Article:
In 1981, a book entitled ‘Getting to Yes’ was published and became a much-deserved bestseller. In their book, the authors, Roger Fisher and William Ury, introduced the world to the term, BATNA. The letters stand for ‘Best Alternative to a Negotiated Agreement.’
The Best Alternative to a Negotiated Agreement is a backup plan that should be prepared before going into any form of negotiation situation.
In its simplest terms, it’s an acceptable Plan B in case Plan A fails.
BATNA, however, is much more potent than merely being a Plan B. Your BATNA can be used as a negotiation tool during the Plan A negotiations to strengthen your side of the bargaining. Let us take a look at a brief example:
Victoria is Looking to Make a House Purchase
Victoria is in the market to purchase a new property and has seen two houses that she loves. Like many things in life, she likes one home more than the other, but both are undoubtedly acceptable to her. Her favorite house costs $17,000 more than the other house that she has been considering. Victoria’s least ideal home is her BATNA; it’s her Best Alternative to a Negotiated Agreement. When Victoria speaks to the current owners of the more expensive house, she can use her Plan B house as a bargaining point in her negotiations. She may tell the owners that the price is around $17,000 over her budget. The current owners may be unmoved by this statement. However, if Victoria then mentions that she is also considering an almost identical house which costs $17,000 less, then she has played a very strong card regarding her negotiations.
Victoria’s last remark may encourage the current owners of the more expensive house to drop the price. If they don’t, then Victoria can make other comparisons between the two properties to the point where both houses appear identical, but this one seems overpriced.
The owners may offer a reduced price but not as much as Victoria was hoping. At this point, Victoria may decide that she can afford the revised cost, or if she really cannot agree, then she still has the Best Alternative to a Negotiated Agreement, which is the other house. Either way, Victoria will end up purchasing a home and either will be acceptable.
4 Crucial Factors to Consider in BATNA Negotiation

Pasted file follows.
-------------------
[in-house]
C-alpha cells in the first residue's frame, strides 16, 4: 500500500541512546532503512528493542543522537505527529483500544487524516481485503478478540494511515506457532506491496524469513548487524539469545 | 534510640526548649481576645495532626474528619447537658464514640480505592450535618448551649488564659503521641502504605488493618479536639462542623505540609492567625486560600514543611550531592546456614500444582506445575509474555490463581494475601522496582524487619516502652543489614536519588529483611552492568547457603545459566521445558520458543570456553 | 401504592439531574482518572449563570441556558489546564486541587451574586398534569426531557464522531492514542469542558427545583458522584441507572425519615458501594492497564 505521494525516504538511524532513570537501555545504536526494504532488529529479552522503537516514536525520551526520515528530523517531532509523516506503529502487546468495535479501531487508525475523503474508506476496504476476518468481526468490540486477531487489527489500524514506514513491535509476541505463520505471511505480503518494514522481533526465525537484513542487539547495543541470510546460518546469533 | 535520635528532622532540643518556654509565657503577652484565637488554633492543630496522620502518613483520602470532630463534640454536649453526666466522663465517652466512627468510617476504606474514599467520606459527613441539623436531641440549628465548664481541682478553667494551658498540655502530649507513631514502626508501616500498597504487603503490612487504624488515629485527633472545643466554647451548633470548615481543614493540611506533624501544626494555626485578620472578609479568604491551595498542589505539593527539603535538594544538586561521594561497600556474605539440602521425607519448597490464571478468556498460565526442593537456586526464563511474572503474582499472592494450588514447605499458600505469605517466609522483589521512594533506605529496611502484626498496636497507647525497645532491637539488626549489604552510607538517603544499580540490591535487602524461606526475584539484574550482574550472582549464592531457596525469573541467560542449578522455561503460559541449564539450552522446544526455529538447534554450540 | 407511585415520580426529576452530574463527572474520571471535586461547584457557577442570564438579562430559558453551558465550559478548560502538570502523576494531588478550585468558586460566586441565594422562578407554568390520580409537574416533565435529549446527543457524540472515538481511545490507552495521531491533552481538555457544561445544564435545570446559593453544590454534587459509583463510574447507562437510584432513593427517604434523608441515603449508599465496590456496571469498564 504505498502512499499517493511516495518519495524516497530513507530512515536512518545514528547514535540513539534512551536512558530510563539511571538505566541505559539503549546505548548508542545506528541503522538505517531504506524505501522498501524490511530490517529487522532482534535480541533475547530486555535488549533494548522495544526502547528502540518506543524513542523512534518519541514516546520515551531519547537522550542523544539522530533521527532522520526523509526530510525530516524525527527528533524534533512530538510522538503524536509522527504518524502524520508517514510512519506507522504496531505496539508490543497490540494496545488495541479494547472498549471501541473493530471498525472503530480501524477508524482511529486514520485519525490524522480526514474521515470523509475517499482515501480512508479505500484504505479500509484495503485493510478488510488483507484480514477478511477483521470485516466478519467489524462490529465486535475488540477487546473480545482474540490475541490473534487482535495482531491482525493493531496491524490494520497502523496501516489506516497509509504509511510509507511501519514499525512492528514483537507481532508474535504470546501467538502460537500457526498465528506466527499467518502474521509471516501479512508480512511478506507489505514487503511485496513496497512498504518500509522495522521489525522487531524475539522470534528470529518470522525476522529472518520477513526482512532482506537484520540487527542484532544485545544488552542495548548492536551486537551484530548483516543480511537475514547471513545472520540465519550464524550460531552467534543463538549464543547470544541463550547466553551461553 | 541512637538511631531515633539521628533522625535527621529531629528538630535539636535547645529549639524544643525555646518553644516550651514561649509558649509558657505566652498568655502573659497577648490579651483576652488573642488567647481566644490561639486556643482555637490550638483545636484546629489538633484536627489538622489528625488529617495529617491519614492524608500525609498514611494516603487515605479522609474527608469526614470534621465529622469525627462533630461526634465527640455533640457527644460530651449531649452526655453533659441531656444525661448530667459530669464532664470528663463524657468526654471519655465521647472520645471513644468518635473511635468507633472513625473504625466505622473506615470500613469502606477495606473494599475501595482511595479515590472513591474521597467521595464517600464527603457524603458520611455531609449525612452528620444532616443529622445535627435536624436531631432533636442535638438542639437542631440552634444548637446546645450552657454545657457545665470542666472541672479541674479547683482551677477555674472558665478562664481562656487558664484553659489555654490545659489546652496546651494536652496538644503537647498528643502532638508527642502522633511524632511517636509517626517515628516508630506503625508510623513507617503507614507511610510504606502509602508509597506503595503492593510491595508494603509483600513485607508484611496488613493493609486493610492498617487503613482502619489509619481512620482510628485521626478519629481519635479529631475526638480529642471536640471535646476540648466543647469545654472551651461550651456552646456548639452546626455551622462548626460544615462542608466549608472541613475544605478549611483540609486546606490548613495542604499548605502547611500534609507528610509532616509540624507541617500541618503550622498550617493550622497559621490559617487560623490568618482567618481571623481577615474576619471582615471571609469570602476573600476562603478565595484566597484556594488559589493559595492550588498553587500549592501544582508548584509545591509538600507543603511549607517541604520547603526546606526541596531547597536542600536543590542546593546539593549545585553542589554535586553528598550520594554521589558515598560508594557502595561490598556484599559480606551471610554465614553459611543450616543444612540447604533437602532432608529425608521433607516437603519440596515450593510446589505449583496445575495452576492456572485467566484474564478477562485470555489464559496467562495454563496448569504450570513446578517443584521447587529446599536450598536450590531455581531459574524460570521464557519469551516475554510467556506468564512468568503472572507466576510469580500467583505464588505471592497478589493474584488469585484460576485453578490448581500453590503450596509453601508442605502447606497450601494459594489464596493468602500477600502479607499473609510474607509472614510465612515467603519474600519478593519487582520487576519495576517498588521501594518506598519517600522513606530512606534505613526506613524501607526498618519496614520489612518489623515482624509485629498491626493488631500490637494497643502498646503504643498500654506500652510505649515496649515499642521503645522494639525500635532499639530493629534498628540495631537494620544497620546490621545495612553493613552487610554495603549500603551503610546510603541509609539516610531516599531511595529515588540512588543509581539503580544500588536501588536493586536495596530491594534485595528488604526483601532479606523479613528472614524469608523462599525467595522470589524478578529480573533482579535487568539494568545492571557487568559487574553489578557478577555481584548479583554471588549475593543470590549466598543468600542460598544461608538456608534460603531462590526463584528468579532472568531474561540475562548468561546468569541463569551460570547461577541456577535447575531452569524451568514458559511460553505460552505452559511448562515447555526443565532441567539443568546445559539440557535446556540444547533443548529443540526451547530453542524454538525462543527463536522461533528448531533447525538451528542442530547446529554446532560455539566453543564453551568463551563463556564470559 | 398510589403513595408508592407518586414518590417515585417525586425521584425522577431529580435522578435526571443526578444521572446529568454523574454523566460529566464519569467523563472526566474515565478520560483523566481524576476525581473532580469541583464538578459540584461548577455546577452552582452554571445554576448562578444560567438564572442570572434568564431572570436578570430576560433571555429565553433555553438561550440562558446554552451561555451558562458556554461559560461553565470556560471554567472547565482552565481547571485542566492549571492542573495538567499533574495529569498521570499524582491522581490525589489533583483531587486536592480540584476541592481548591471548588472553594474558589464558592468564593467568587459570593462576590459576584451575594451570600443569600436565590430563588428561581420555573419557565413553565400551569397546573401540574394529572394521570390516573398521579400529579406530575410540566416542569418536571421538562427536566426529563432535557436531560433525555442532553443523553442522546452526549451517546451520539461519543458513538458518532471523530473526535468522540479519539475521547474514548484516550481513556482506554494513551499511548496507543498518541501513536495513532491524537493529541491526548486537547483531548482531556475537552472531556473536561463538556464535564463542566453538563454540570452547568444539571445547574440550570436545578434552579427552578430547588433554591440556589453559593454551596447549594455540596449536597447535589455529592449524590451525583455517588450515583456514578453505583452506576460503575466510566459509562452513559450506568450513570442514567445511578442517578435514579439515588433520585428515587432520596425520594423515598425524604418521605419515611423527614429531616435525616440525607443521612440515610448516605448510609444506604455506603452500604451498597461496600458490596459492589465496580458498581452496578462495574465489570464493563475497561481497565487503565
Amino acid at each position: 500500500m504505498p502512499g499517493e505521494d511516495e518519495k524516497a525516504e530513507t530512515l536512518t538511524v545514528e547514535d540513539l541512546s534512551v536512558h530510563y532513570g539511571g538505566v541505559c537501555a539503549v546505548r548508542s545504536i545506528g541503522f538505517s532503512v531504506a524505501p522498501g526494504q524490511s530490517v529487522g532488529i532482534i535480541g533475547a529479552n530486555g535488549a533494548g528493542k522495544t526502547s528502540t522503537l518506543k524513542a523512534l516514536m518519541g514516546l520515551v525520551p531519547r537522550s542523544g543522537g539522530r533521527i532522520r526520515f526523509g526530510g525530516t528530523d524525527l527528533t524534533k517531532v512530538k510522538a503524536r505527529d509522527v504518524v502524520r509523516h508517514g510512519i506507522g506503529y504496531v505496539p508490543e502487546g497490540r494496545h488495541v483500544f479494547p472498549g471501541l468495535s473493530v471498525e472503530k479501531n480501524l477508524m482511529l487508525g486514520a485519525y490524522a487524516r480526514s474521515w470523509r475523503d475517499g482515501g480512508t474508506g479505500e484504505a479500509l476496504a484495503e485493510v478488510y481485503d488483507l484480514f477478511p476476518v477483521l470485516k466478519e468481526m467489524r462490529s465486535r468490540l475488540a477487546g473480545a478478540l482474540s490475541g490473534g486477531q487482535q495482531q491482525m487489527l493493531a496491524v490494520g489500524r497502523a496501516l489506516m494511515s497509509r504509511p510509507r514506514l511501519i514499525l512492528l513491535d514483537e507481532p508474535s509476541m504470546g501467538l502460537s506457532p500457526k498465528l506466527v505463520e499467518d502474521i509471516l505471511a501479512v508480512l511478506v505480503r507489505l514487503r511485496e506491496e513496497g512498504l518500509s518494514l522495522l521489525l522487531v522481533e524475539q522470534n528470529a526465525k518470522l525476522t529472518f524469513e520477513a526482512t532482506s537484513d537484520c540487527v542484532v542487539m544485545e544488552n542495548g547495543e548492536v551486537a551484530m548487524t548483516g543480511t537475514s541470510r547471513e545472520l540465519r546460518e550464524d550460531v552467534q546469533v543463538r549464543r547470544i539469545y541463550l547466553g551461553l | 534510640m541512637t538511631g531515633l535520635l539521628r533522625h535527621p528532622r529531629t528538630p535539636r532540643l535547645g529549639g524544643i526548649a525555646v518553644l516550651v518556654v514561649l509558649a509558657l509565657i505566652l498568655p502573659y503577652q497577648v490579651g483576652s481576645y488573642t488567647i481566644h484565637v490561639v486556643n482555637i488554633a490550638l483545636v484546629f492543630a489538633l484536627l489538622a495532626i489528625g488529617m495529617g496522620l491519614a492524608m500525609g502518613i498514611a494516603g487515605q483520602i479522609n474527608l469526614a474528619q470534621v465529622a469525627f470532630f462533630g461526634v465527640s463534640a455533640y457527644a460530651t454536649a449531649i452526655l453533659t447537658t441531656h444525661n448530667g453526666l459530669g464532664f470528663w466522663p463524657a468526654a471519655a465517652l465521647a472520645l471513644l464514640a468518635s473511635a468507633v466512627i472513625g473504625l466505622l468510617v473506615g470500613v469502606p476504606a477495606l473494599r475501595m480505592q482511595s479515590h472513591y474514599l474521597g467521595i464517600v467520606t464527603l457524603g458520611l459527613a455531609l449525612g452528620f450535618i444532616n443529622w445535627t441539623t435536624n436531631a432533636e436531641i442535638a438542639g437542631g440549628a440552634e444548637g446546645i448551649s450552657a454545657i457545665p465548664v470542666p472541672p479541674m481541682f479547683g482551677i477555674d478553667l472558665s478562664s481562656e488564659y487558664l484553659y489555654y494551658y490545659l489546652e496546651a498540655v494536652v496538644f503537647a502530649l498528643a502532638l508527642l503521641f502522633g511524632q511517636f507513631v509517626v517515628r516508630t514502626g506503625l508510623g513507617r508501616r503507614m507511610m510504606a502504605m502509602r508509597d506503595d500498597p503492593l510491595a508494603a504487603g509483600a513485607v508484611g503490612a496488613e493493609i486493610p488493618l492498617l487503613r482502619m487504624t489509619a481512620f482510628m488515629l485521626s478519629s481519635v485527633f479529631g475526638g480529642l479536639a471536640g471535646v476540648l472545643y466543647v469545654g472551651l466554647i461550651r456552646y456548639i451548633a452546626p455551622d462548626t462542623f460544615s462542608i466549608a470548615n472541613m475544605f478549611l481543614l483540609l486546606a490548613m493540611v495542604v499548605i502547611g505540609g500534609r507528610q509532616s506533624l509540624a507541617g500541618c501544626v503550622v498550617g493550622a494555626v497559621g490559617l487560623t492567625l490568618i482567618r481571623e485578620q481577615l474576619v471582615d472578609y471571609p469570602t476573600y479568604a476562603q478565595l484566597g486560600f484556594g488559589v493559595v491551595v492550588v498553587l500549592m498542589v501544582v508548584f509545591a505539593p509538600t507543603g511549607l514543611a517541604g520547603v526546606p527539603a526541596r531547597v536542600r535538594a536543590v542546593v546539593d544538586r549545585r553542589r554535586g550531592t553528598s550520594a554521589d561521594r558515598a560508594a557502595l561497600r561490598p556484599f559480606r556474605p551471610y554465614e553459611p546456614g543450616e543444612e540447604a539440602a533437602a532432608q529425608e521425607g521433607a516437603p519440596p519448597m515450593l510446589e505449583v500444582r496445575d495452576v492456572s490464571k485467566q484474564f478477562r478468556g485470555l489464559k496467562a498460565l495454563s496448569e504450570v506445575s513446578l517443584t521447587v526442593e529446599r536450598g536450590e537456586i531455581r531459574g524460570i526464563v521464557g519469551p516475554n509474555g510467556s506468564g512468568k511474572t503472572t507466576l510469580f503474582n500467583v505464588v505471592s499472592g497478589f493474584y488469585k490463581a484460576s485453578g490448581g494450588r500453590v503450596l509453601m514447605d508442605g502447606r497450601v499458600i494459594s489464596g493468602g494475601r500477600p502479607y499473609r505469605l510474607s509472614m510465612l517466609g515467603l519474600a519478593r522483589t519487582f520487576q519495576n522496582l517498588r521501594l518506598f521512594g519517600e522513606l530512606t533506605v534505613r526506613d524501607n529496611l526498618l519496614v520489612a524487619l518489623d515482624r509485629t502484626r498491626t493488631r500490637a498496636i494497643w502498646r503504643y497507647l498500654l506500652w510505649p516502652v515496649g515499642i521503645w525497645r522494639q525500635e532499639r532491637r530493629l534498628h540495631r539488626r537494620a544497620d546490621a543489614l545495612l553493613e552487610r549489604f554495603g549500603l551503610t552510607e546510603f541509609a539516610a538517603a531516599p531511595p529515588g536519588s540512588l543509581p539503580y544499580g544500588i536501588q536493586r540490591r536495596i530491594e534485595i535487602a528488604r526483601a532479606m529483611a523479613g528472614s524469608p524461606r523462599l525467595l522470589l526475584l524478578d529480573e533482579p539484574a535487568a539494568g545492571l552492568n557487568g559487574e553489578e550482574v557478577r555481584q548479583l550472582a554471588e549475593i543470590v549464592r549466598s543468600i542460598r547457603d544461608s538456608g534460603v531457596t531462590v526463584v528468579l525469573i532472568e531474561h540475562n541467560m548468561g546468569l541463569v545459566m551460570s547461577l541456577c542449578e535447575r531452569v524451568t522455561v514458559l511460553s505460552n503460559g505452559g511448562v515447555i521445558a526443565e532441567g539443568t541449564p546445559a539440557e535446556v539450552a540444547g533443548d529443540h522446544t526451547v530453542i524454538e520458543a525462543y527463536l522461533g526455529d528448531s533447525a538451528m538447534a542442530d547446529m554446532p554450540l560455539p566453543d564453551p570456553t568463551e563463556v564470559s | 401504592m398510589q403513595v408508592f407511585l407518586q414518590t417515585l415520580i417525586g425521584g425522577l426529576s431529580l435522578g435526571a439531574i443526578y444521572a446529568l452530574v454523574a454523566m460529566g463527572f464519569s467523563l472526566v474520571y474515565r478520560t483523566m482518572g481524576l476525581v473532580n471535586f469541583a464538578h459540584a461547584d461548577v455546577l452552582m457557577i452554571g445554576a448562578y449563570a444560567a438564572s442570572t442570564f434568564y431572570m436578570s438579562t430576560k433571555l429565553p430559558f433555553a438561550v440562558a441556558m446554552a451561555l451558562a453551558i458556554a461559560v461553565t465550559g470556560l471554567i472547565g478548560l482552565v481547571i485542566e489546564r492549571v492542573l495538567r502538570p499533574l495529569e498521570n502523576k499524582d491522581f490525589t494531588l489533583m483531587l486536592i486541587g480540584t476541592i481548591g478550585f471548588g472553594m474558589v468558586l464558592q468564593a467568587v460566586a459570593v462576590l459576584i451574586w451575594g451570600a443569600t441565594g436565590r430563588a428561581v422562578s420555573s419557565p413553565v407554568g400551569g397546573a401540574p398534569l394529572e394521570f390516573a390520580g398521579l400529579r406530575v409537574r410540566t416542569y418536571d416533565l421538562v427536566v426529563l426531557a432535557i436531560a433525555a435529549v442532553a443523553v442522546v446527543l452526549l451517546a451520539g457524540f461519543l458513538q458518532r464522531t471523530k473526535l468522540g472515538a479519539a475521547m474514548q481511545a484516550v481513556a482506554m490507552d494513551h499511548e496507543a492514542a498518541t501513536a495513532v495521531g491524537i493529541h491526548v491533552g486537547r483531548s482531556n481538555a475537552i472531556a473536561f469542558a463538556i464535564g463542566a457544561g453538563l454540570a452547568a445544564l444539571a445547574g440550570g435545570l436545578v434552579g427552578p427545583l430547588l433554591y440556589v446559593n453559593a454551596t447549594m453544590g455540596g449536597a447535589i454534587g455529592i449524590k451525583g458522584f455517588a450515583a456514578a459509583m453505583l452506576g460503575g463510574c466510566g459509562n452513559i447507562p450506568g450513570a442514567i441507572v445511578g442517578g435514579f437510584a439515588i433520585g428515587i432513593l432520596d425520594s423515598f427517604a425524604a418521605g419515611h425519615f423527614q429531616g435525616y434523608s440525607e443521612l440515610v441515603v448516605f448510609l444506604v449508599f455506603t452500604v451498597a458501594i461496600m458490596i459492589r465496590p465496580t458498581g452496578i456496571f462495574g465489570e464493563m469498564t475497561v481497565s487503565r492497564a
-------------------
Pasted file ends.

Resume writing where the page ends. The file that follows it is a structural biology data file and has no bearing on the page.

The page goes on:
- Cost: You need to compare the value of the desired deal with that of your best alternative. If both agreements entail lease payments or other long-term payment commitments, then also calculate and compare those long-term payments. You need to figure which of the deals is most affordable when all is said and done.
- Examine the Feasibility: Do both deals offer precisely what you are looking for and check all the boxes? Does either of the deals have small print that makes it much less attractive?
- Think About the Impact: Does one of the deals offer benefits immediately whereas the other agreement sees positive benefits at a later time? If the solution you are looking for needs to be put in place quickly and efficiently, then one deal may not offer both of those features.
- Think About the Deal From Your Counterparts Point of View: Taking this step will allow you to be ready for any objections or counter-negotiations that may be offered by the other party. To prepare yourself for this eventuality, make a list of all the points that you’ll bring up to try to obtain the best deal. When your list has been prepared, write alongside each one, the possible objections or counter-negotiations that the counterparty may have cause to disagree. Finally, pre-prepare your responses to those new comebacks.
Take a Look at This 9 Minute Video to Learn More About BATNA
Your Ace Card
If you believe that you are about to enter into a potentially close round of negotiation, then consider having two BATNAs. Having two Best Alternatives to a Negotiated Agreements strengthens your position as you have twice as many favorable comparisons to counter any strong negotiation points.
— Brocard Consulting (@Brocotiator) February 22, 2018
BATNAs Aren’t Just for Business Deals
Always try to enter any situation where negotiation will be involved with a well prepared BATNA. Also, consider that cases involving negotiation aren’t just business deals! There are many times in our lives when we have to negotiate. Consider this example to make that last comment more clear: Jack wants his teenage daughter to clean the house. His BATNA is that he’d also be happy if she just tidied her bedroom. I think that you can imagine that in this scenario it’s pretty sure that his daughters’ bedroom will be tidied by the end of the day.
For pay rise requests to your boss, your BATNA may be the negotiation point that you may seek employment elsewhere. Make sure that you use the BATNA for the true purpose here and not merely as an empty threat. Only consider this example if you do have a best alternative lined up.
The earlier example in this post discussed Victoria and her house purchasing negotiation. The same type of situation arises when you go to buy a new car, so that is also another scenario where BATNA can be utilized.